A couple of posts below I make the slightly radical suggestion that a way forward for the Anglican Communion would be to suspend Anglican Communion operations (committees, commissions, conferences) for twenty years or so and see what happens. Mark Harris has noticed this and (I think) assessed it as the wrong way to go. Fair enough, though I notice his way forward has a certain amount of prescription which to all intents and purposes implies some kind of covenanted restart to the Communion!
Either way, we are in a period of Anglican Competition: competing ideas for the way forward (muddle on, suspend operations, suspend even expel a member or two), competing proposals for how we might be bound together (Covenant or not, in Communion with the ABC or not), competing notions of what form our binding together might take (global church, communion, federation), competing groupings (GAFCON, Global South, TEC and its allies), and competing alternatives to Anglican-by-virtue-of-formal-membership-of-the-Communion (ACNA, Anglican Ordinariate).
It is very hard, I suggest, to see a way forward here in which the Anglican Communion as we know it currently is not considerably weakened. With each passing month we see further fragmentation and deeper disagreement. If 10 primates do not show up at the Meeting in January 2011 then we have a significant underlining of the crisis we are in. More importantly, their absence will almost certainly (based on past performance of the ABC in the presence of the PB) lead to no decision which clarifies the future of the Communion. It will muddle on, failing to grasp the challenge of formally suspending from membership either the protagonists or the antagonists in the present crisis, and lacking the power to insist that all member churches front up at the same table of discussion.
The way will open up for some form of GAFCON and/or Global South to pursue more vigorously a vision for global Anglican life which will be at variance with the vision (or, for that matter, lack thereof) of the official Anglican Communion. Bit by bit that vision - given a fair wind and some carefulness in articulation - will draw in other dioceses and parishes from around the Communion. Effectively the Communion will formally work in two tracks (even three) because there will be the track of the Communion itself (three quarters of the primates, roughly one quarter of the people membership) and the track of those not on that track.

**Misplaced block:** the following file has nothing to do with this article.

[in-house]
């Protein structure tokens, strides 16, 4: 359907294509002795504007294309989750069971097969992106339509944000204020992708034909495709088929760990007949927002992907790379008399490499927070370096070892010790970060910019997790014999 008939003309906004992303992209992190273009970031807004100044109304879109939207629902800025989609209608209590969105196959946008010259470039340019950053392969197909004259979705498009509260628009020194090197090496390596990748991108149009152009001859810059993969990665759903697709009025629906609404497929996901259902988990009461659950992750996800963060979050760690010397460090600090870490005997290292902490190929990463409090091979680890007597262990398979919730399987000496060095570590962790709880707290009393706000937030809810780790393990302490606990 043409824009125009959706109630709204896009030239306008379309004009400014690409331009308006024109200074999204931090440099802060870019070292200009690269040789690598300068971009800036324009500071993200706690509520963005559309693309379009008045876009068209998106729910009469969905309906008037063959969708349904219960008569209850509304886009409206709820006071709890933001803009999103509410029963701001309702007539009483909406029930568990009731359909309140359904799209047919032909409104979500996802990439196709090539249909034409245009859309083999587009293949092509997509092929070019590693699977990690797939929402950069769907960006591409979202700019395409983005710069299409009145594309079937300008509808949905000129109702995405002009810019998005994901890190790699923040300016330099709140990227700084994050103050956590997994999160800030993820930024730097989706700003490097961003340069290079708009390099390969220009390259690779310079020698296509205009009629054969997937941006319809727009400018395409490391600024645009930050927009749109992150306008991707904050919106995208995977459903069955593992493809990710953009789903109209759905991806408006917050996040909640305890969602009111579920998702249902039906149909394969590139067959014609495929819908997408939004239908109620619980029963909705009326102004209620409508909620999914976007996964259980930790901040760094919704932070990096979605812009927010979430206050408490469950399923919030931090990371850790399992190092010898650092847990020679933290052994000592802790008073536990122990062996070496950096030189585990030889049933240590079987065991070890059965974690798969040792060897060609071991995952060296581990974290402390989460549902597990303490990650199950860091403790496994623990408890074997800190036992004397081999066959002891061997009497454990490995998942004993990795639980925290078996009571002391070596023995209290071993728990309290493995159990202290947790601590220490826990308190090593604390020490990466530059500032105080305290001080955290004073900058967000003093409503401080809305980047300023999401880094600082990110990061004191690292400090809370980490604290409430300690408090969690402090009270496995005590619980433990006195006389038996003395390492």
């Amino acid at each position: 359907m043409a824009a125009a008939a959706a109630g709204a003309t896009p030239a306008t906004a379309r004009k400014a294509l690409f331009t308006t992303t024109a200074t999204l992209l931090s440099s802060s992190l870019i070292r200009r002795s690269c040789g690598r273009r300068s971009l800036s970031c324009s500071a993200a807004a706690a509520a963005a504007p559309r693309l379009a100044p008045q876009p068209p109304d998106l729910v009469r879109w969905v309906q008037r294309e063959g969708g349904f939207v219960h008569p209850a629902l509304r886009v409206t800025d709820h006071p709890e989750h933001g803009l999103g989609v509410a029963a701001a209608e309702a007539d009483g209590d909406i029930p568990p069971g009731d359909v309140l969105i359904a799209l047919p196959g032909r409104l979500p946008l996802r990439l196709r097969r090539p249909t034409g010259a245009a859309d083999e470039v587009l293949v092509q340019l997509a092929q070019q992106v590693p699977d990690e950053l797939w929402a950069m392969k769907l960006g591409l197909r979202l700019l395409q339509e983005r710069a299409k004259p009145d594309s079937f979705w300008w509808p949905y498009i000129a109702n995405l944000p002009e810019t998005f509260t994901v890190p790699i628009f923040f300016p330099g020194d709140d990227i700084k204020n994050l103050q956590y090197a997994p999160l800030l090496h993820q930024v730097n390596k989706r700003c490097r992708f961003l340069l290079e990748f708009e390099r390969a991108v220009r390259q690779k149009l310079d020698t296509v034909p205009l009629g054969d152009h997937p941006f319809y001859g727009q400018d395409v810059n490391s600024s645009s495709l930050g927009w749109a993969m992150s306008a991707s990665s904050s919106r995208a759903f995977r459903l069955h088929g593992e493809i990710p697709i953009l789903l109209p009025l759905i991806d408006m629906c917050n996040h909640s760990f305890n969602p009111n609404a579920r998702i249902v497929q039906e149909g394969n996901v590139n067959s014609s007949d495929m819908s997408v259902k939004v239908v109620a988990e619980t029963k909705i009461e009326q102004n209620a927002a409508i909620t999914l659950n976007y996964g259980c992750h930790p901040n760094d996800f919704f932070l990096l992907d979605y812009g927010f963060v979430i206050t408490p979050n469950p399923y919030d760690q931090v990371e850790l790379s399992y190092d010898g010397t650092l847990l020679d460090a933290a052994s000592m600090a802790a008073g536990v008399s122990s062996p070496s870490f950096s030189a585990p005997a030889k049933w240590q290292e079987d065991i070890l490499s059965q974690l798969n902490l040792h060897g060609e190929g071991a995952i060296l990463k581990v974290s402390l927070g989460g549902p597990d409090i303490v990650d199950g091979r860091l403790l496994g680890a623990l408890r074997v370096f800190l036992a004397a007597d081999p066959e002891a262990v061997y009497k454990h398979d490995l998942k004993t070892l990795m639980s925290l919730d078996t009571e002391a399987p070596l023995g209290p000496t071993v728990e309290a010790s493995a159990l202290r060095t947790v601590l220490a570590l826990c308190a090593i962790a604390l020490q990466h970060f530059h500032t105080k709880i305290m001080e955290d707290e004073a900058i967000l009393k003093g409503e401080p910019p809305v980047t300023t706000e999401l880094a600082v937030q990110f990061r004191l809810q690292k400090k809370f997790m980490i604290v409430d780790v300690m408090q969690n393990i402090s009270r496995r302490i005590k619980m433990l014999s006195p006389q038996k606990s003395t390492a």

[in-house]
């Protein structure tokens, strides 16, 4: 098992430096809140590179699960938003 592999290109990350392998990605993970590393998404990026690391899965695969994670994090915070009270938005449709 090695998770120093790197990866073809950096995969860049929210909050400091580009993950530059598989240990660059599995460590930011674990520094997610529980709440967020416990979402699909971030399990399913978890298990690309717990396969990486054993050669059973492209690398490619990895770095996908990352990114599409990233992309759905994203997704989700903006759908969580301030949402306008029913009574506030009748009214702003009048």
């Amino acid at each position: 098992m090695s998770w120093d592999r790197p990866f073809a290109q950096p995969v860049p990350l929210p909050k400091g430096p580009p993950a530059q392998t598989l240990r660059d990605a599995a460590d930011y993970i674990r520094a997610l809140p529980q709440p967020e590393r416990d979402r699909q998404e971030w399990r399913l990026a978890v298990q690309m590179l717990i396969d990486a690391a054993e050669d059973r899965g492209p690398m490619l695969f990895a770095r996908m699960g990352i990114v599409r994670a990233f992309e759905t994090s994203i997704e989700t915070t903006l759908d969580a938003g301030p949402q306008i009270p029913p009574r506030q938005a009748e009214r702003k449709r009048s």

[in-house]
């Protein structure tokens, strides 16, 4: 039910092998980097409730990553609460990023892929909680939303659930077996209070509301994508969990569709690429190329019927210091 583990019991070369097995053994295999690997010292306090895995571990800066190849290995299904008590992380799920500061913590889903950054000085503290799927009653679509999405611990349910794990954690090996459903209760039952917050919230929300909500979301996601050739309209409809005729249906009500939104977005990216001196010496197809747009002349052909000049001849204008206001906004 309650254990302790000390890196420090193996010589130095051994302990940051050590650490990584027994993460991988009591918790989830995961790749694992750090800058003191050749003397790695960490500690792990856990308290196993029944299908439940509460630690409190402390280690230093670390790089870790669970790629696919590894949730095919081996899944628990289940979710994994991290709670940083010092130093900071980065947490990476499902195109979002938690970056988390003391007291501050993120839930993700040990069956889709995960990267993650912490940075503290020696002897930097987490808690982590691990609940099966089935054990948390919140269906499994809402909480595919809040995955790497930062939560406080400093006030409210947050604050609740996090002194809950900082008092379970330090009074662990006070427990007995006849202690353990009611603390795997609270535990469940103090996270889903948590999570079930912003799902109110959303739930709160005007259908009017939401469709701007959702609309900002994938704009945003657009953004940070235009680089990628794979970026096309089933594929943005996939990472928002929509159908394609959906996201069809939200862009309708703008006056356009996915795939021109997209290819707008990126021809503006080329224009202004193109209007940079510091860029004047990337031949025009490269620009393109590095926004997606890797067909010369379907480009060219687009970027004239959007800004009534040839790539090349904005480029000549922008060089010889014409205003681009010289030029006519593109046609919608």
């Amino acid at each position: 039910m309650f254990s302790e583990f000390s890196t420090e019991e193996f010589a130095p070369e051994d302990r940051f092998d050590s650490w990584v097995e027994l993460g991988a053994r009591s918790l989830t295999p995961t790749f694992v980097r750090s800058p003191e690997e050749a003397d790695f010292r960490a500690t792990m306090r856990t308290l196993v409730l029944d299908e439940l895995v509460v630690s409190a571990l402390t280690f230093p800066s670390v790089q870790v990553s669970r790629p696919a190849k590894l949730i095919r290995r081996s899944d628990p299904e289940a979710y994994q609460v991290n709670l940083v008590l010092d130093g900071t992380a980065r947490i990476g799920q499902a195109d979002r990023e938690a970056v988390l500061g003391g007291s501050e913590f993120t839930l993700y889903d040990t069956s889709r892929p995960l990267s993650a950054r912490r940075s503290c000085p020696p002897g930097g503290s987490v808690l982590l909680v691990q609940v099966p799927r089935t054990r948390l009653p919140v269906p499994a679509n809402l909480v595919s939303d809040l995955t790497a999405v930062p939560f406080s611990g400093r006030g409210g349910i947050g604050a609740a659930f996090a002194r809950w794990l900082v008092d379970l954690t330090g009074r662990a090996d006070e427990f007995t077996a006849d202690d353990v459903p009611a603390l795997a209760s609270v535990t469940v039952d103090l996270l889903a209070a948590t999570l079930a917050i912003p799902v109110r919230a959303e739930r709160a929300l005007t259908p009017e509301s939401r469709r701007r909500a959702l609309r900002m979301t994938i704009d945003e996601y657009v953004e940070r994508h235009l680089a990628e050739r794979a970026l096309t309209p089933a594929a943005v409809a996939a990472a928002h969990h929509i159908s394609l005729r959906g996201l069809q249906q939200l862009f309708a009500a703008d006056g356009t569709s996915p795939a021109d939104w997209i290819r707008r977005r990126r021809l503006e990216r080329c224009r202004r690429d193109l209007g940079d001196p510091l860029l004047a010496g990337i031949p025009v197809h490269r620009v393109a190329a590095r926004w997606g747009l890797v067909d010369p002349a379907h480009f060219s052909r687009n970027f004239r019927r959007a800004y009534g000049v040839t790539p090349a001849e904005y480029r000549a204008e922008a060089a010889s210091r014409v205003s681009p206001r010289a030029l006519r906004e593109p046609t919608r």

It is not as though the vision of the official Anglican Communion, dominated by a progressive theological agenda, will not have some attraction itself. It will be supported, but it will be on a downhill slide as long as its major supporters are member churches in the Western hemisphere. Uniformly these Anglican churches are declining in numbers ... and numbers matter when it comes to some things: keeping churches open, paying for ministers, funding costs of administration.
Over time, my guess is that the present Anglican Communion will wither on the vine. A different Anglican entity will dominate in 2100. It will be closer in spirit and organisation to a global Anglican Church. It may be scarily fundamentalist. If there is some form of the Anglican Communion still in existence it will be like the SCM in our NZ universities: it still exists, no one knows how it keeps going, and it is virtually invisible.
Historians will look back and wonder why in the first part of the 21st century Anglicanism lost its way with irretrievable consequences as a catholic-and-reformed church, with a liberal heart. They will conclude that an unwillingness for any leading figure, apart from the ABC himself, to compromise was the principle reason for the demise of the Communion.